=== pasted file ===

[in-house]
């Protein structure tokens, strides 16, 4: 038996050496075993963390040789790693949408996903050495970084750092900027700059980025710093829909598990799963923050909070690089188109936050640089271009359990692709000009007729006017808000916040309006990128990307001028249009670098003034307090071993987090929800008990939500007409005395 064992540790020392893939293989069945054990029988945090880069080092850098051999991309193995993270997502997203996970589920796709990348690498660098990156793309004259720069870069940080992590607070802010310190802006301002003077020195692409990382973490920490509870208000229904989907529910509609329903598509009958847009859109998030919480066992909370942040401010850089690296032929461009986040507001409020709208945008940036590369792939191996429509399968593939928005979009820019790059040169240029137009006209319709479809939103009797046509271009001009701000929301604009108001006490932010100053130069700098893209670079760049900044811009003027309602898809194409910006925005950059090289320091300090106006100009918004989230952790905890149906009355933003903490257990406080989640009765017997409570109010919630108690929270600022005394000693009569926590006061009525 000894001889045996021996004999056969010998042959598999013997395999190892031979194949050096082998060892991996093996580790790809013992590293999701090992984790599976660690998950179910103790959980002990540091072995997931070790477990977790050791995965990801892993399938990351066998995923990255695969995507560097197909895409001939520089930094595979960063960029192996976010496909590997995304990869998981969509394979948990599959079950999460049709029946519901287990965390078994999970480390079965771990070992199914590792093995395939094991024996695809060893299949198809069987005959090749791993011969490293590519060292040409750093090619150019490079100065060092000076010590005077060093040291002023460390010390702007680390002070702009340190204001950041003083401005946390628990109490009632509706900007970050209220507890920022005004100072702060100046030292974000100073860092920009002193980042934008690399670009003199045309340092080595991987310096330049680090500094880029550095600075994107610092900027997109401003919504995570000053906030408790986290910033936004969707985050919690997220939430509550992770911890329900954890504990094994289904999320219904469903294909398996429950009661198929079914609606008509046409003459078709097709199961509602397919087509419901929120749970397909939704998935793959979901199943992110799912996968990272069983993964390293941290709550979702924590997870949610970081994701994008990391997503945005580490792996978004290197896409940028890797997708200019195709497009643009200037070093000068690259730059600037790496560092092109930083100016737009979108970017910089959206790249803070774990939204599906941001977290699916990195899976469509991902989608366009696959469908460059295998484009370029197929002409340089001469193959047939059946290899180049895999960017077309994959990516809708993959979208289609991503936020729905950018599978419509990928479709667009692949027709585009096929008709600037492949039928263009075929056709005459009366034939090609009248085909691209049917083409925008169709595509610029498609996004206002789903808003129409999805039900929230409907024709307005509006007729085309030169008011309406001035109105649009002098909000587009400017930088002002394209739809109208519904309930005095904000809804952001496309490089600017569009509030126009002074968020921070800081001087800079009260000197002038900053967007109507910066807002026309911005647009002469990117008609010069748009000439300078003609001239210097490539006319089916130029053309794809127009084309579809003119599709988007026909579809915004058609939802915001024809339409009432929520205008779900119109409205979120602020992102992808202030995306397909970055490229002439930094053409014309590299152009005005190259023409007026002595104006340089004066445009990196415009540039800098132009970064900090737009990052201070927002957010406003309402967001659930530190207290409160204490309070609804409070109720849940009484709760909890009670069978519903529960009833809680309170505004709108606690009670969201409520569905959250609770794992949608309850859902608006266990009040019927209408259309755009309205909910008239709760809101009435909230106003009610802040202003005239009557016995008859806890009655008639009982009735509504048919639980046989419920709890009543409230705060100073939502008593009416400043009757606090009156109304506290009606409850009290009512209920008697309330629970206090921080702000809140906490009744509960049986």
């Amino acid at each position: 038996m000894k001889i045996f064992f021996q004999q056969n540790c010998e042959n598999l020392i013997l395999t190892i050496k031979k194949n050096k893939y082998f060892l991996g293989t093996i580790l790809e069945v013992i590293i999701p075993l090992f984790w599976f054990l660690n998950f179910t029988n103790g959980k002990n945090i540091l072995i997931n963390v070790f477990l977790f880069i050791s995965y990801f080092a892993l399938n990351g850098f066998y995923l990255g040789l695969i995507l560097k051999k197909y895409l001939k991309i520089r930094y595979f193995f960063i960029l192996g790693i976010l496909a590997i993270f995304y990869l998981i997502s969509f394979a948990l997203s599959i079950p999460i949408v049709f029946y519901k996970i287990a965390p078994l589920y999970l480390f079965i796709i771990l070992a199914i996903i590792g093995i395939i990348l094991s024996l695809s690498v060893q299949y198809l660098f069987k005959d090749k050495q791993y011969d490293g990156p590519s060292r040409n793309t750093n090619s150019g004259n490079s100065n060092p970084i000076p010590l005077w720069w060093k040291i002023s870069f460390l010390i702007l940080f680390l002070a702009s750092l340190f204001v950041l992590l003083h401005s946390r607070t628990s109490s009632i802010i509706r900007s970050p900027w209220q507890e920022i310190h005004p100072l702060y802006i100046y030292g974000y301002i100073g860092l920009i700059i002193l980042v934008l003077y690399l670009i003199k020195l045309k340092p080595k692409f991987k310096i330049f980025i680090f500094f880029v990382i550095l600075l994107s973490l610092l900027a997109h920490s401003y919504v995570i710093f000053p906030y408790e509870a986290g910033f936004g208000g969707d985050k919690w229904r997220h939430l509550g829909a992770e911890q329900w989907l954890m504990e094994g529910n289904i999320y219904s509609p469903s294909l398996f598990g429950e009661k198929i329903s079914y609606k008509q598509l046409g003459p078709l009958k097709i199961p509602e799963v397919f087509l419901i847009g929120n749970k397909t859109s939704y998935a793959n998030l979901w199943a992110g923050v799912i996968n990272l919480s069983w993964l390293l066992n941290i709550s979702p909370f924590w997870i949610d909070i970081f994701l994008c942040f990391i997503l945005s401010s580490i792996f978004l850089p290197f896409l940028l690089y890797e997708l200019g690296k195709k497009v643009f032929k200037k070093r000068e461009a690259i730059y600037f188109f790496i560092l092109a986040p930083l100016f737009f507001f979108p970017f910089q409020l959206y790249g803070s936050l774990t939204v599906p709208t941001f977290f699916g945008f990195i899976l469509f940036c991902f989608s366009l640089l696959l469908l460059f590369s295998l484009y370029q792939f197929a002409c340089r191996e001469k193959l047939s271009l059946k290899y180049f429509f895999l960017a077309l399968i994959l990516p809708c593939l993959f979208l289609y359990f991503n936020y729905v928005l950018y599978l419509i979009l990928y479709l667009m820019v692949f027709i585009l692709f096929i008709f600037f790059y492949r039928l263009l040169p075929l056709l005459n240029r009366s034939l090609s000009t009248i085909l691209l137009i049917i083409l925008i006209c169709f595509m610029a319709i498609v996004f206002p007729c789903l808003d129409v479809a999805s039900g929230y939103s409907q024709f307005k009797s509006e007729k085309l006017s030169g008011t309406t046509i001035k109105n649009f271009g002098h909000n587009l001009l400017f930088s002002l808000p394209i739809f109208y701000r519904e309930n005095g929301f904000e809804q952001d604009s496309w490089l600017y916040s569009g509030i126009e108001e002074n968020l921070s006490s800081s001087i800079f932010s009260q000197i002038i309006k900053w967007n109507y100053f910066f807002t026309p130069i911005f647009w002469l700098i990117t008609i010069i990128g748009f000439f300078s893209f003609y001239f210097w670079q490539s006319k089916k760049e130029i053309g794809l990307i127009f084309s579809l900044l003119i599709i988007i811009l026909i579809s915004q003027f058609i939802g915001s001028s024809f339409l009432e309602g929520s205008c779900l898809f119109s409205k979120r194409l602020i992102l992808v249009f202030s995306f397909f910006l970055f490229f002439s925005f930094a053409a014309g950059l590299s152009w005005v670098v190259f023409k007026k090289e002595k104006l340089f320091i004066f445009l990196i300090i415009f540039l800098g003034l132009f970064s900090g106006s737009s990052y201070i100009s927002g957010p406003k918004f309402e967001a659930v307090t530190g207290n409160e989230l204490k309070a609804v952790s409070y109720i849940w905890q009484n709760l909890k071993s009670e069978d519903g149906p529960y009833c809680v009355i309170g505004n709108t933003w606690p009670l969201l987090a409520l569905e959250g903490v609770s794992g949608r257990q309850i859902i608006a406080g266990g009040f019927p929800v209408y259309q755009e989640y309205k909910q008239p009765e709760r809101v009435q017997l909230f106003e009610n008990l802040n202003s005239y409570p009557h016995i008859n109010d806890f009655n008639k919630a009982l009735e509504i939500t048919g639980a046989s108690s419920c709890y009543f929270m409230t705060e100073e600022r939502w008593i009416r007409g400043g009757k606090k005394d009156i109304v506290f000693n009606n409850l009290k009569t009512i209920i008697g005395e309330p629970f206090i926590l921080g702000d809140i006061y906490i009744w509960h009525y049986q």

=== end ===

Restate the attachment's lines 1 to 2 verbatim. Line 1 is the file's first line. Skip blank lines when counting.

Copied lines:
[in-house]
């Protein structure tokens, strides 16, 4: 038996050496075993963390040789790693949408996903050495970084750092900027700059980025710093829909598990799963923050909070690089188109936050640089271009359990692709000009007729006017808000916040309006990128990307001028249009670098003034307090071993987090929800008990939500007409005395 064992540790020392893939293989069945054990029988945090880069080092850098051999991309193995993270997502997203996970589920796709990348690498660098990156793309004259720069870069940080992590607070802010310190802006301002003077020195692409990382973490920490509870208000229904989907529910509609329903598509009958847009859109998030919480066992909370942040401010850089690296032929461009986040507001409020709208945008940036590369792939191996429509399968593939928005979009820019790059040169240029137009006209319709479809939103009797046509271009001009701000929301604009108001006490932010100053130069700098893209670079760049900044811009003027309602898809194409910006925005950059090289320091300090106006100009918004989230952790905890149906009355933003903490257990406080989640009765017997409570109010919630108690929270600022005394000693009569926590006061009525 000894001889045996021996004999056969010998042959598999013997395999190892031979194949050096082998060892991996093996580790790809013992590293999701090992984790599976660690998950179910103790959980002990540091072995997931070790477990977790050791995965990801892993399938990351066998995923990255695969995507560097197909895409001939520089930094595979960063960029192996976010496909590997995304990869998981969509394979948990599959079950999460049709029946519901287990965390078994999970480390079965771990070992199914590792093995395939094991024996695809060893299949198809069987005959090749791993011969490293590519060292040409750093090619150019490079100065060092000076010590005077060093040291002023460390010390702007680390002070702009340190204001950041003083401005946390628990109490009632509706900007970050209220507890920022005004100072702060100046030292974000100073860092920009002193980042934008690399670009003199045309340092080595991987310096330049680090500094880029550095600075994107610092900027997109401003919504995570000053906030408790986290910033936004969707985050919690997220939430509550992770911890329900954890504990094994289904999320219904469903294909398996429950009661198929079914609606008509046409003459078709097709199961509602397919087509419901929120749970397909939704998935793959979901199943992110799912996968990272069983993964390293941290709550979702924590997870949610970081994701994008990391997503945005580490792996978004290197896409940028890797997708200019195709497009643009200037070093000068690259730059600037790496560092092109930083100016737009979108970017910089959206790249803070774990939204599906941001977290699916990195899976469509991902989608366009696959469908460059295998484009370029197929002409340089001469193959047939059946290899180049895999960017077309994959990516809708993959979208289609991503936020729905950018599978419509990928479709667009692949027709585009096929008709600037492949039928263009075929056709005459009366034939090609009248085909691209049917083409925008169709595509610029498609996004206002789903808003129409999805039900929230409907024709307005509006007729085309030169008011309406001035109105649009002098909000587009400017930088002002394209739809109208519904309930005095904000809804952001496309490089600017569009509030126009002074968020921070800081001087800079009260000197002038900053967007109507910066807002026309911005647009002469990117008609010069748009000439300078003609001239210097490539006319089916130029053309794809127009084309579809003119599709988007026909579809915004058609939802915001024809339409009432929520205008779900119109409205979120602020992102992808202030995306397909970055490229002439930094053409014309590299152009005005190259023409007026002595104006340089004066445009990196415009540039800098132009970064900090737009990052201070927002957010406003309402967001659930530190207290409160204490309070609804409070109720849940009484709760909890009670069978519903529960009833809680309170505004709108606690009670969201409520569905959250609770794992949608309850859902608006266990009040019927209408259309755009309205909910008239709760809101009435909230106003009610802040202003005239009557016995008859806890009655008639009982009735509504048919639980046989419920709890009543409230705060100073939502008593009416400043009757606090009156109304506290009606409850009290009512209920008697309330629970206090921080702000809140906490009744509960049986």